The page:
The current cybersecurity policy was established in 2013 with a vision to build secure and resilient cyberspace for citizens, businesses and the government.
Anticipating the boom in the IT industry and the resulting need of a cyberspace policy, the document was published with a mission to protect information and information structures, prevent and respond to cyber threats, and minimise the damage from cyber incidents.
Briefly, the policy tries to create a secure cyber ecosystem in the country with an assurance regulatory framework and establish a mechanism that can monitor and respond to threats. It also asks for the development of indigenous security technologies and the creation of a workforce of professionals skilled in cybersecurity.
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The policy document tries to lower the risk of cyber threats by formulating several strategies to reduce supply chain risk, create cybersecurity awareness, develop private-public partnerships, and enhance bilateral and multilateral cooperation at a national and global level.
This article tries to analyse the shortcomings of the policy based on what the experts in the field have to say, how COVID-19 exposed several weaknesses of it, and what needs to be considered for the new cybersecurity policy.
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Shortcomings of the current policy
Analysing comments from experts, several concerns are raised regarding the current cybersecurity policy in terms of coordination, regulation, and overall awareness on the subject.
One of the main concerns is the lack of communication between the governments and private entities that exposes the fault lines within the cybersecurity ecosystem. This also includes processes for disclosing security vulnerabilities in Government entities.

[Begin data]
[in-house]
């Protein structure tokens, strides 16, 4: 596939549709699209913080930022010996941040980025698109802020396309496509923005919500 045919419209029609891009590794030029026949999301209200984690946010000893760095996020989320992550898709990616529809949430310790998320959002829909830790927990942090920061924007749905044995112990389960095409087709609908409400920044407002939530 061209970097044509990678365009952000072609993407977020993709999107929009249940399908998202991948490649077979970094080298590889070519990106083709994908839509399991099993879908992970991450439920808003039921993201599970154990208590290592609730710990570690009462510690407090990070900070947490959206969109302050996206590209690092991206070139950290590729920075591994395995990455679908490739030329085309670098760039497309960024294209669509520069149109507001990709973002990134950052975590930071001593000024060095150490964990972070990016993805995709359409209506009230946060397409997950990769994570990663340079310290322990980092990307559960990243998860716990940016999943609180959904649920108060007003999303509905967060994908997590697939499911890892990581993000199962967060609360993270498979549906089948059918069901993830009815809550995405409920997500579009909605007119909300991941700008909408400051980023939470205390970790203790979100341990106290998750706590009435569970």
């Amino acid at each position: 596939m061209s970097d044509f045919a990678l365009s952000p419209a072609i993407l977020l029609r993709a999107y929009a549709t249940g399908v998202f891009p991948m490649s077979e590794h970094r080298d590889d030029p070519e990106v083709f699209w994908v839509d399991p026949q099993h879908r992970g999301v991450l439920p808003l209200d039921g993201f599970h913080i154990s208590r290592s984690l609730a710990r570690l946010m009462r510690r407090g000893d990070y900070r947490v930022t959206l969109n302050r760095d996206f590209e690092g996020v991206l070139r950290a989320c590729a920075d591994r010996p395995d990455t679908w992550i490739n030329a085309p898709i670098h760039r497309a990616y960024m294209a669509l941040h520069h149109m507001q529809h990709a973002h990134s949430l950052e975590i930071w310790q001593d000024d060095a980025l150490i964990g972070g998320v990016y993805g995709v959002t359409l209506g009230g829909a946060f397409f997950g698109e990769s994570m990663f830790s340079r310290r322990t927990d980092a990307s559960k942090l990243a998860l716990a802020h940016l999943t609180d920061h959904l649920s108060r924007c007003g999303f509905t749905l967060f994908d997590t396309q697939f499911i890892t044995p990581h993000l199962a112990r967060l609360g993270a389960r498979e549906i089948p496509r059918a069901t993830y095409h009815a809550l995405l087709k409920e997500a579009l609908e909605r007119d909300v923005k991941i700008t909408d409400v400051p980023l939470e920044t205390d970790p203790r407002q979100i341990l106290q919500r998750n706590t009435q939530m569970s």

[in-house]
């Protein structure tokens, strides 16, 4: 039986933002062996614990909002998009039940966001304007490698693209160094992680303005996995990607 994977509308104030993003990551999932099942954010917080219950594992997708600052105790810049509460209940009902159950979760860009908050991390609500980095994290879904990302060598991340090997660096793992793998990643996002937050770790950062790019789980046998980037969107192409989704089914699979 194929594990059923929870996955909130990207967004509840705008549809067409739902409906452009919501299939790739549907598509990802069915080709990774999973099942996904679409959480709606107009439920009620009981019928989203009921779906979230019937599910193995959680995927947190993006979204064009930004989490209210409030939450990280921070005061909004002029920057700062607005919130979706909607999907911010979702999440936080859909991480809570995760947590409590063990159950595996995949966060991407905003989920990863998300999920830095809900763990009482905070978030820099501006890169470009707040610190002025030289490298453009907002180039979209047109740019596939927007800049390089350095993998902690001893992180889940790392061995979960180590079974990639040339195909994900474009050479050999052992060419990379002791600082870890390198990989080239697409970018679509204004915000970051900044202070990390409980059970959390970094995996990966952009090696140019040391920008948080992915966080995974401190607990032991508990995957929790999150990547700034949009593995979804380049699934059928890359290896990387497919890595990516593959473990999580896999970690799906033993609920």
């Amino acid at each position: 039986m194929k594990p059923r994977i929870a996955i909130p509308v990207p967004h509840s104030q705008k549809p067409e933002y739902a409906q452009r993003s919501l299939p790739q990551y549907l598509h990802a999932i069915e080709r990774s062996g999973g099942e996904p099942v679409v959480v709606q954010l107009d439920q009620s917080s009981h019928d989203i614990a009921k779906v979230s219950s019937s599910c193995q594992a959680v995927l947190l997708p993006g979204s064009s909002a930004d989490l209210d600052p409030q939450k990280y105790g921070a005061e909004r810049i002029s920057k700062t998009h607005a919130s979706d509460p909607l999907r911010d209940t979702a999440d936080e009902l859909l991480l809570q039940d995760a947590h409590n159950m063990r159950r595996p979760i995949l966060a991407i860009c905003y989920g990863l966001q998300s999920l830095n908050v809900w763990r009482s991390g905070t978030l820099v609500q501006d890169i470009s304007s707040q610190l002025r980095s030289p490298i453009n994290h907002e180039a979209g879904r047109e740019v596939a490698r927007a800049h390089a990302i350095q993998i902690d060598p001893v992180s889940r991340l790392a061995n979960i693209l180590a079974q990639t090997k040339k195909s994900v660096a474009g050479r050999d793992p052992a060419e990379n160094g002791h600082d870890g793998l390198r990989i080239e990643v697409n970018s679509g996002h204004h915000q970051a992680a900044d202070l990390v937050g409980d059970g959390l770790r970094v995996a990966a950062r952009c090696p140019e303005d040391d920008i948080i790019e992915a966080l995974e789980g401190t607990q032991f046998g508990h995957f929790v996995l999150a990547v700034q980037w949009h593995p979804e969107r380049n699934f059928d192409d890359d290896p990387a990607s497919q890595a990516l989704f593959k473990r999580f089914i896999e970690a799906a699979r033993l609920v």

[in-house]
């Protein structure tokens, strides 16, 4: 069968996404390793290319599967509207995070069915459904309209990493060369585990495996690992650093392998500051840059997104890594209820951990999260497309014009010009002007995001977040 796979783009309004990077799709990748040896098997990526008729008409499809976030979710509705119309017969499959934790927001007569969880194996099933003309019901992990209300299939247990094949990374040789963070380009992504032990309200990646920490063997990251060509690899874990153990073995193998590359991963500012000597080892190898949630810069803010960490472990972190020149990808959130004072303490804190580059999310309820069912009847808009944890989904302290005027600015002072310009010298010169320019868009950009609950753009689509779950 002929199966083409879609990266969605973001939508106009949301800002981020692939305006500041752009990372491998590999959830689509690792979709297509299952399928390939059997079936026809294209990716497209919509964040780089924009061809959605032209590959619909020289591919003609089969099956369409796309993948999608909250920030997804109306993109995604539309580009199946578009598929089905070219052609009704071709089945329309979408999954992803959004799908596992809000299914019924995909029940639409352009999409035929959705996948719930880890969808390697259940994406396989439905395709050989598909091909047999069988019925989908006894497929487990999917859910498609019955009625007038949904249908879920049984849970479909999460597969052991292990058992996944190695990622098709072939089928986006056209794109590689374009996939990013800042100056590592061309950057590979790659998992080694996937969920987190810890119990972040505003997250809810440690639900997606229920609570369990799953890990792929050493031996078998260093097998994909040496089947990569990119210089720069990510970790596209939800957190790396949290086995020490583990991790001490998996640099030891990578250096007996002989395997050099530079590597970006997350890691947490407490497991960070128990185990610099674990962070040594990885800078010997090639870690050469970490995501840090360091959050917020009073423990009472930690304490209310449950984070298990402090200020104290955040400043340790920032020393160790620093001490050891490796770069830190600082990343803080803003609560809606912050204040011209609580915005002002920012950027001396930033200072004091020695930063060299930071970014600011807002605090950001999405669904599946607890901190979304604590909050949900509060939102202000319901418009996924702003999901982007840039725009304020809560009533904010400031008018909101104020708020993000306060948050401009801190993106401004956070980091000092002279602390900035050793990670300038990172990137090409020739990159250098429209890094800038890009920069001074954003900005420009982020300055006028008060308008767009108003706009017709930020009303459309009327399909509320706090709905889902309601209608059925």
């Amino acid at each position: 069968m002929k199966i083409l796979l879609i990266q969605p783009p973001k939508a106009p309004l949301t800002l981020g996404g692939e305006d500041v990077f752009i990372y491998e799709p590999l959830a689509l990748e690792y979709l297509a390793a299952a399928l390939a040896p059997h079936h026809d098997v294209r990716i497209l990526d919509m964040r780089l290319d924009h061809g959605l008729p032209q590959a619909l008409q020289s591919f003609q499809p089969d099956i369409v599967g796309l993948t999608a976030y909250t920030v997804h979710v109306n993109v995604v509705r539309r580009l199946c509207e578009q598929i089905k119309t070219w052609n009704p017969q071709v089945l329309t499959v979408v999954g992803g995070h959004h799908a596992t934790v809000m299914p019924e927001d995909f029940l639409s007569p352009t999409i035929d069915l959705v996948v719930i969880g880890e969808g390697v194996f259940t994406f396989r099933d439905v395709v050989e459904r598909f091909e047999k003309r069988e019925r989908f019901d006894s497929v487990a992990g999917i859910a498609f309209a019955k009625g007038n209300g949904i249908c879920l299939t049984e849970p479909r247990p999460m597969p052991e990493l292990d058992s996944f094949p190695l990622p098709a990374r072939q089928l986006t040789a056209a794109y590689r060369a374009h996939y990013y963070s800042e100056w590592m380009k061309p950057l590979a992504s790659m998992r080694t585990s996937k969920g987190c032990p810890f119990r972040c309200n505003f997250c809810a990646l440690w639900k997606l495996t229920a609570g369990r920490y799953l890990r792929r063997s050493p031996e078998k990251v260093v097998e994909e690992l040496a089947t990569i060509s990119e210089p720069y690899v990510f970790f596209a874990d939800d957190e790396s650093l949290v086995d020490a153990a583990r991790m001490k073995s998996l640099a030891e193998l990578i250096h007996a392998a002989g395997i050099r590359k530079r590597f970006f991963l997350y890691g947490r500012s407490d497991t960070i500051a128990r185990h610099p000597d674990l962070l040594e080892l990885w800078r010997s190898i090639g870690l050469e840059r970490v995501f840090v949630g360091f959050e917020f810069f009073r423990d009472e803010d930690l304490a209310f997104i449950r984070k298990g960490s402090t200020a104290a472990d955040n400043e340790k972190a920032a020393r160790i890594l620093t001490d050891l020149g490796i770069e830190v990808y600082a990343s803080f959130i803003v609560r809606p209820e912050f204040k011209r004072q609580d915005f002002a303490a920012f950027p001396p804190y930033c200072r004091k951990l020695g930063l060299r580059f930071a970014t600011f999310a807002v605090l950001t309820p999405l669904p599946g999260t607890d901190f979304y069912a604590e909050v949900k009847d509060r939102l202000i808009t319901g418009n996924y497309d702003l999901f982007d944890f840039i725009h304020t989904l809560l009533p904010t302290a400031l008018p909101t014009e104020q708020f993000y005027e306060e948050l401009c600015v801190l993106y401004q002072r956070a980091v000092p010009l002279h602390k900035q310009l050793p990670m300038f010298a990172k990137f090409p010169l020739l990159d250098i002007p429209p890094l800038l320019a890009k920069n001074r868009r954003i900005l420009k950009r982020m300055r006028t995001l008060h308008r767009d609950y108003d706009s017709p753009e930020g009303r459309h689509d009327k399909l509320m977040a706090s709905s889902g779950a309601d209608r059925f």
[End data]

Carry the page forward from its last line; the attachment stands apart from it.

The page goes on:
It is essential to mandate cybersecurity compliance and create regulation to handle data breaches to ensure accountability. Without these regulations, currently, enterprises invest in cybersecurity only for the sake of compliance. The lack of regulation also becomes evident, as, with no personal data protection law, most IT security policies cannot be used to protect data.
Lastly, there is a lack of awareness in this subject that is evident even among government officials.
Cybersecurity after the onset of COVID-19
The onset of COVID-19 exposed the weaknesses in the current cybersecurity policy even further. With everyone needing to work from home, not within the firewalls of their firms, led to increased security incidents.
According to a survey conducted with employees across organisations in India, 66% of them faced at least one data breach. Security experts observed a 500% rise in the number of cyber attacks and security breaches and 3 to 4 times rise in the number of phishing attacks from March when the lockdown started in June.
There was also an increase in the number of financial transactions resulting in a rise of fraudulent attacks according to a report by the Data Security Council of India. A similar rise was also seen in the healthcare sector with fraudulent behaviour leading to theft identification, among other things. Over a thousand attacks were also reported in the education sector.
As a response to the rising number of attacks, the Home Ministry of India issued an advisory, with suggestions on prevention of cyber thefts, especially for those working from home. The Computer Emergency Response Team – India (CERT-In) also published the possible sources of cyber attacks and best practices that could be followed to ensure safety.
CERT-In also successfully conducted ‘Black Swan – Cyber Security Breach Tabletop Exercise’, to deal with cyber crisis and incidents emerging due to COVID-19 pandemic, resulting from lowered security controls as people work from home.
To account for the fraudulent behaviour in the finance sector, the government is also considering the setting up of a Computer Emergency Response Team for the Financial Sector (CERT-Fin).
Finally, the Prime Minister of India also announced a new cybersecurity policy for safe and secure cyberspace in India on Independence Day this year.
Direction of the new cybersecurity policy
As India comes up with a new cybersecurity policy in 2020, experts recommend a focus on domestic demands and greater incentives for the private sector to participate in government contracts.
There should also be greater engagement between the information security community and government. The policy should further facilitate an environment to encourage research in cybersecurity innovation.